• ERP Implementation 93% of organizations report their ERP projects as successful Return on Investment 95% of companies saw process improvement from ERPs. [1]
  • 1 Manufacturing companies are the most likely adopters of ERP Cloud Technology. [1]
  • 53% of enterprises with ERP use cloud. [1]
  • 85% of IT developers say AI and machine learning will replace business processes. [1]
  • Healthcare Hospitals lose as much as 10% of inventory value due to lost or misplaced items. [6]
  • UTC purchased $7 million worth of goods that day; savings totaled 25 percent. [7]
  • In one lot, an incumbent supplier was forced to reduce its price by more than 50 percent from its previous contract to retain the business. [7]
  • In their 2021 career and salary survey, the ASCM found that the annual median salary for supply chain professionals with a master’s degree is $99,900, and that 95 percent kept their jobs during the pandemic. [8]
  • The high tech firm saw a 10% to 30% improvement in service levels. [2]
  • And the appliance maker realized a 20% increase in revenue, raised the proportion of customers to whom it could provide one day delivery from 70% to 90%, and cut its operating costs by 3% to 4%. [2]
  • At any moment the demand forecasts at the SKU, week, and retailer level for five to eight weeks out have proved to be 85% accurate. [2]
  • The accuracy of the weekly order forecasts has been 15 to 20 percentage points higher than that of the standard, consensus based forecasts the company previously used. [2]
  • In multiple implementations of this approach at several CPG companies, the accuracy of the financial forecast made at the beginning of a given month for the next month rose to 95% to 97%. [2]
  • COVID19, the expectation for quick and seamless on demand delivery will likely require companies to collaborate with ecosystem partners in increasingly complex fulfillment networks. [9]
  • Indeed, these expectations are likely to extend beyond businesstoconsumer companies to include the businessto. [9]
  • While there will likely always be some differences between how the two domains operate, research suggests that B2B customers will increasingly expect a superior commercial experience akin to the one they receive in their personal lives. [9]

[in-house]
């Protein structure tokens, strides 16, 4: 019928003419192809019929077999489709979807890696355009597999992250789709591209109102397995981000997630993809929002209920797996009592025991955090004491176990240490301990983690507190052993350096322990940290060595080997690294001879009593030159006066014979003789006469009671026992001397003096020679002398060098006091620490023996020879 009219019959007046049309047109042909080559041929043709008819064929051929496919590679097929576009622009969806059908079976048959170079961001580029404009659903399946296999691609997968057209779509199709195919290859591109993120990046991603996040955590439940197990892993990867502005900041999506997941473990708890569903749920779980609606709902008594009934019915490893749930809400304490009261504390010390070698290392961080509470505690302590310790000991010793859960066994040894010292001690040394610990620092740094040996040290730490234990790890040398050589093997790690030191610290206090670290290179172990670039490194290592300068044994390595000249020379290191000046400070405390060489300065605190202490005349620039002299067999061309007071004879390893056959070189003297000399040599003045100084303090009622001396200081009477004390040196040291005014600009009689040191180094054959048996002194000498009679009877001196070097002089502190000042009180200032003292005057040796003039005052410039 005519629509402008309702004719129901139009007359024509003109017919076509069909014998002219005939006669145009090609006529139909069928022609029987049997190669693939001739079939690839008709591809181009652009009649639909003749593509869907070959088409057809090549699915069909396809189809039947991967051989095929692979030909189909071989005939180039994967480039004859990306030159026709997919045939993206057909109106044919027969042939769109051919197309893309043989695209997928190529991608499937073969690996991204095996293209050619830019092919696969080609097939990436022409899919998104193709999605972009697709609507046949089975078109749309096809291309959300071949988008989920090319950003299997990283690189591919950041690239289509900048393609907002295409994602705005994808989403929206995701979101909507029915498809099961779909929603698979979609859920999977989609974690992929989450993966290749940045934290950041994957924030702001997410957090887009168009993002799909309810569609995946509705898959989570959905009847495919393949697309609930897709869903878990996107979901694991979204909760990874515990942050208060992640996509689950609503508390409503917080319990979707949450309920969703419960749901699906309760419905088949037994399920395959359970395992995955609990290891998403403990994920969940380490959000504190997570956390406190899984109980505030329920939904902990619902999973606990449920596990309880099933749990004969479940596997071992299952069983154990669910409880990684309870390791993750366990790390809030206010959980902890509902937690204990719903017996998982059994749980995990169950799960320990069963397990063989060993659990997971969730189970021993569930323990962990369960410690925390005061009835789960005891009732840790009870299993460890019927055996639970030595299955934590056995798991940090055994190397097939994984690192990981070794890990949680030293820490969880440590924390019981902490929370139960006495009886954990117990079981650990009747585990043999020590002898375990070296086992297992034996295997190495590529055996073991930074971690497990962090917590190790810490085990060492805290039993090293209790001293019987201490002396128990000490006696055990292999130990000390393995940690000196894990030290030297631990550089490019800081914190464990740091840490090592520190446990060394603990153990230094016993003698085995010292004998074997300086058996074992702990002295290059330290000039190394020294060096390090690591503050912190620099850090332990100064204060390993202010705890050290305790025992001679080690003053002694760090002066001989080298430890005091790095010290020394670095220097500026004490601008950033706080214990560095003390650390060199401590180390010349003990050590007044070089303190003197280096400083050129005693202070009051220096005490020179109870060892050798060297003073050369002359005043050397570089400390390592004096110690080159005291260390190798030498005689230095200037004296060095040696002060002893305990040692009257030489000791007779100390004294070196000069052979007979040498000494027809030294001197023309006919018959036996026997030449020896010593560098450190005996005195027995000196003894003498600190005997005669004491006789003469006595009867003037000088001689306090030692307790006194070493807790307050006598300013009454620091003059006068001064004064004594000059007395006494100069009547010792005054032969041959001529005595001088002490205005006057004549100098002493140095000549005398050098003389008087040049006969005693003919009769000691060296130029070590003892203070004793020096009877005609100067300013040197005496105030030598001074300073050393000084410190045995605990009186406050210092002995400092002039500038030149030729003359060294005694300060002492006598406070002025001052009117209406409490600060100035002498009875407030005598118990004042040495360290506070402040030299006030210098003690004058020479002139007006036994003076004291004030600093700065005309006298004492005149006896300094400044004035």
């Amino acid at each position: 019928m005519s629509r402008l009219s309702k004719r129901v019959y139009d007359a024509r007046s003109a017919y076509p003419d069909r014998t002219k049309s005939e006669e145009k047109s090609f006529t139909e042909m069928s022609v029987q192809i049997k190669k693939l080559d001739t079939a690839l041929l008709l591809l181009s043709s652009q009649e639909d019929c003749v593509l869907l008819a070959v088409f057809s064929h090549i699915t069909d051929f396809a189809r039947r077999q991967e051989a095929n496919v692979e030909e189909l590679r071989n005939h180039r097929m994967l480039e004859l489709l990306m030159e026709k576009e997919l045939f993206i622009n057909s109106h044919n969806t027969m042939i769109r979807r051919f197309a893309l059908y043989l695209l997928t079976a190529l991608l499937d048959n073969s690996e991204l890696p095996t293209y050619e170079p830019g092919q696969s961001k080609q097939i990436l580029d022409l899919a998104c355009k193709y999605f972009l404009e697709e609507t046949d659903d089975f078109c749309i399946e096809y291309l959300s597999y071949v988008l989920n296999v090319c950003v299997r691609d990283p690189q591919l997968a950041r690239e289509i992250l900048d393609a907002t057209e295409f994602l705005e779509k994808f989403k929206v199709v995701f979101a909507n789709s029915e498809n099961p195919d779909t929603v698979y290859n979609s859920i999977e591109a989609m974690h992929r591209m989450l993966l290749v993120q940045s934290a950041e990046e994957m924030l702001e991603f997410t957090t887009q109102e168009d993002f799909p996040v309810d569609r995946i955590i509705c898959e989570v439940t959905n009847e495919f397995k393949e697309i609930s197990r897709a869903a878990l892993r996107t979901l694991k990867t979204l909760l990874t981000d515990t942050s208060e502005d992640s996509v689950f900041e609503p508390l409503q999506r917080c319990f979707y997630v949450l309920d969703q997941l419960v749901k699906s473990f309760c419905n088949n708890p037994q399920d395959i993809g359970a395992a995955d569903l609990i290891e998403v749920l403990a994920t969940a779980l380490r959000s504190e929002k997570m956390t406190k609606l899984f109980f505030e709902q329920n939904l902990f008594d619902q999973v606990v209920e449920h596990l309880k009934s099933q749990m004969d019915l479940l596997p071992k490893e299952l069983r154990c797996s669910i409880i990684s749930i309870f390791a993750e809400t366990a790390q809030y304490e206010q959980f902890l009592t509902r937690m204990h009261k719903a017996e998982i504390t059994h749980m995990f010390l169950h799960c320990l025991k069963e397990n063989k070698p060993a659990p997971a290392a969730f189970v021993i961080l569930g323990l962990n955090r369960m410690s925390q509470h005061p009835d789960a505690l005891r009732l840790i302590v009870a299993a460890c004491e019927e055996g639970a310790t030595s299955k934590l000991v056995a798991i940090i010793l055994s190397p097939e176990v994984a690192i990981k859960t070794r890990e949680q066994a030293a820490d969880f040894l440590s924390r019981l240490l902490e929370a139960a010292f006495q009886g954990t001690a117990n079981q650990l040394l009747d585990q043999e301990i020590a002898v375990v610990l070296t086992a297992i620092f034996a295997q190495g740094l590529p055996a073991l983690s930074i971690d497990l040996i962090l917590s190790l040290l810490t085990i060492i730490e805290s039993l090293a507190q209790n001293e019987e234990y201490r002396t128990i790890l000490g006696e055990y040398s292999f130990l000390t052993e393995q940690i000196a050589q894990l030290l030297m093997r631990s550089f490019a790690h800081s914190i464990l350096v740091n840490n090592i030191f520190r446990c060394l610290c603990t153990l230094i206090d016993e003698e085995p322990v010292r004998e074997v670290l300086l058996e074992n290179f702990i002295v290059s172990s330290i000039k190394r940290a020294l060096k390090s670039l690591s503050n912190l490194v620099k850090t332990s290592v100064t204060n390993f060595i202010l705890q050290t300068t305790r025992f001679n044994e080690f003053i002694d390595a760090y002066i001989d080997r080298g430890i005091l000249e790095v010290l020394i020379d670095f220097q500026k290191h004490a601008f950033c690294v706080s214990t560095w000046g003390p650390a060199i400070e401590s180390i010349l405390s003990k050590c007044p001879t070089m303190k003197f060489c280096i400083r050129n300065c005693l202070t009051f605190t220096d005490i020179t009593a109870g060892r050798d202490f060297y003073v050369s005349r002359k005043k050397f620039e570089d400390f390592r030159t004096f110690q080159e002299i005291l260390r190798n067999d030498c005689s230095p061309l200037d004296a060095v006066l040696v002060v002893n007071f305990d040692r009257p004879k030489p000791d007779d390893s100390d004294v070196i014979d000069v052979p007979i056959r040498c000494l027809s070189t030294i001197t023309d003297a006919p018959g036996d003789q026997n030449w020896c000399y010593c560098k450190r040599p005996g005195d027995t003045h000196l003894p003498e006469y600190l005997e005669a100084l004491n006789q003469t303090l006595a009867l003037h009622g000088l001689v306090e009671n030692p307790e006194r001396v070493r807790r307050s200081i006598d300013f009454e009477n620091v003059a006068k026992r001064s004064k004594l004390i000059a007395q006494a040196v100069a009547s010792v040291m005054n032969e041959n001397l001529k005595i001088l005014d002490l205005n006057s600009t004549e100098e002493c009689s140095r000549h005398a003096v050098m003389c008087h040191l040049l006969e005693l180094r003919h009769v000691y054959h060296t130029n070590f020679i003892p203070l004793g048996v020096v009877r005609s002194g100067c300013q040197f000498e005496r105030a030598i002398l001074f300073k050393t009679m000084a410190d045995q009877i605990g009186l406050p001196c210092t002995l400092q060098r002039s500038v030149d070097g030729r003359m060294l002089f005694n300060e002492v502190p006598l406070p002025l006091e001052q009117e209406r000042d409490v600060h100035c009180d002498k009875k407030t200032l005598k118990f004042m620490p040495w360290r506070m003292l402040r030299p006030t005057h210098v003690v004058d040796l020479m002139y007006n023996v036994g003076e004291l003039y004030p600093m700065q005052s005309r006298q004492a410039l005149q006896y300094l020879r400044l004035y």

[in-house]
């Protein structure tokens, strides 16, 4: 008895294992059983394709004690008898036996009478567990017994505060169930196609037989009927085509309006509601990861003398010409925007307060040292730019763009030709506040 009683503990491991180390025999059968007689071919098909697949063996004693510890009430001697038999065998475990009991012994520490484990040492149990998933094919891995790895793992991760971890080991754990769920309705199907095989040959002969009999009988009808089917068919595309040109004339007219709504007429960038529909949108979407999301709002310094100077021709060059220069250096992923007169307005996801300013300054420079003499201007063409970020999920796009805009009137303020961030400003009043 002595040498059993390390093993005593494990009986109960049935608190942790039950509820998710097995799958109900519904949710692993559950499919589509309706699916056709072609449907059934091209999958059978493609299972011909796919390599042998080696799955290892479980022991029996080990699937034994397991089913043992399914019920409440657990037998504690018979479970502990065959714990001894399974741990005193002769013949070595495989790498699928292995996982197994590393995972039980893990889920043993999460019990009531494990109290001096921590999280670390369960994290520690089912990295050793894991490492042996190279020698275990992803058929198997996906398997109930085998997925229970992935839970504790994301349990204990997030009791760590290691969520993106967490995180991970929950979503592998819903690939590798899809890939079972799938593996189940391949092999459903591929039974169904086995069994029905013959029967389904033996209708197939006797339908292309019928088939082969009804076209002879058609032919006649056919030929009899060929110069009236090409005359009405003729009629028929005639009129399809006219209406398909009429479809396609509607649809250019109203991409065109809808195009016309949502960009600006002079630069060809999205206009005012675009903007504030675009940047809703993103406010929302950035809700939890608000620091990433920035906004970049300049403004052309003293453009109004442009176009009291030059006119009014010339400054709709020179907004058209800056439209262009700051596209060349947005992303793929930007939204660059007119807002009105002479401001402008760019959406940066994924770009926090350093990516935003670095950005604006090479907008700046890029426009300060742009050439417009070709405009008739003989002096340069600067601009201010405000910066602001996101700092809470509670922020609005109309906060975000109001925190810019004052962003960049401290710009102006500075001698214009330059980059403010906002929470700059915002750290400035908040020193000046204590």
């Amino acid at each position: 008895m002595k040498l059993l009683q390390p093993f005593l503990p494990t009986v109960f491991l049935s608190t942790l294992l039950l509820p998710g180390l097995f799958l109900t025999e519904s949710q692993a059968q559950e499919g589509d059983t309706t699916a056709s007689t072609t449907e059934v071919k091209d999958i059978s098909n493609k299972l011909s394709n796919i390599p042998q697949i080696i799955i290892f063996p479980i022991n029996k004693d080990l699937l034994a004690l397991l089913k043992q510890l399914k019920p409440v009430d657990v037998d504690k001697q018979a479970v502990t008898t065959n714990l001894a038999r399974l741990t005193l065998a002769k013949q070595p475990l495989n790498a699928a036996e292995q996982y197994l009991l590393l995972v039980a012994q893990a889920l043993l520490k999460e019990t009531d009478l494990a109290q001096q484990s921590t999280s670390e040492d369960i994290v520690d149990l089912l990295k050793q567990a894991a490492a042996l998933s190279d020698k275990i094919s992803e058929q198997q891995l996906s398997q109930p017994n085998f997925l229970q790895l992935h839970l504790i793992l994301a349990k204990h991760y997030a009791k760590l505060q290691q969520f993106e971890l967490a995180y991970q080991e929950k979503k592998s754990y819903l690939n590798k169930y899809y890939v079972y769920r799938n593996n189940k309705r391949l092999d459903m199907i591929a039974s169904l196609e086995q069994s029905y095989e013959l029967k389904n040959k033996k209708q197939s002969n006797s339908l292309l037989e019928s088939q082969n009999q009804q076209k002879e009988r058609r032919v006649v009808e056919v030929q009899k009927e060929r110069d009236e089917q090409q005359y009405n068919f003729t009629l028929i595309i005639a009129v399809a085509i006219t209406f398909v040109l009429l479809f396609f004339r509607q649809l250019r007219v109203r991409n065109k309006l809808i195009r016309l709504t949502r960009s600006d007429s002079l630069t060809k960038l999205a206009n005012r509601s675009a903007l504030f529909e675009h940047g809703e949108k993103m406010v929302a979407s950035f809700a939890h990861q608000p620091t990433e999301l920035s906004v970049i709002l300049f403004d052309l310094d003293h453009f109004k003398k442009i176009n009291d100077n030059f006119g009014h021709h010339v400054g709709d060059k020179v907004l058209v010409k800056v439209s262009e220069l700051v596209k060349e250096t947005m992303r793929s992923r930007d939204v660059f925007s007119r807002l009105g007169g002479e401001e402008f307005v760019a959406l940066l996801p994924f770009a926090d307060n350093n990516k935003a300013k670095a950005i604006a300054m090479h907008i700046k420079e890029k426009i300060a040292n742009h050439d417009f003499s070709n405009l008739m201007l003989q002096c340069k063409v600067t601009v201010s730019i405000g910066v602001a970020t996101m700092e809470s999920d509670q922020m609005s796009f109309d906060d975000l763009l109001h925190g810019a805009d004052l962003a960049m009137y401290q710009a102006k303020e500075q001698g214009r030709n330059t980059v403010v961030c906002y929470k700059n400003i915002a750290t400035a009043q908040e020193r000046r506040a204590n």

• Further, a 2020 study by the Manufacturer’s Alliance for Productivity and Innovation found that 74% of manufacturers expected that reporting on environmental, social, and governance goals would become table stakes as early as within a year. [9]
  • In another recent Deloitte study, 79% of manufacturers reported that expecting their AI investment to increase over the next year, while 76% expect AI to be integrated into all enterprise applications within three years. [9]

I know you want to use Supply Chain Cost-To-Serve Analytics Software, thus we made this list of best Supply Chain Cost-To-Serve Analytics Software. We also wrote about how to learn Supply Chain Cost-To-Serve Analytics Software and how to install Supply Chain Cost-To-Serve Analytics Software. Recently we wrote how to uninstall Supply Chain Cost-To-Serve Analytics Software for newbie users. Don’t forgot to check latest Supply Chain Cost-To-Serve Analytics statistics of 2024.

Reference


  1. financesonline – https://financesonline.com/supply-chain-statistics/.
  2. netsuite – https://www.netsuite.com/portal/resource/articles/erp/erp-statistics.shtml.
  3. hbr – https://hbr.org/2021/09/a-simpler-way-to-modernize-your-supply-chain.
  4. easymetrics – https://www.easymetrics.com/what-is-cost-to-serve/.
  5. imd – https://www.imd.org/research-knowledge/articles/the-hidden-cost-of-cost-to-serve/.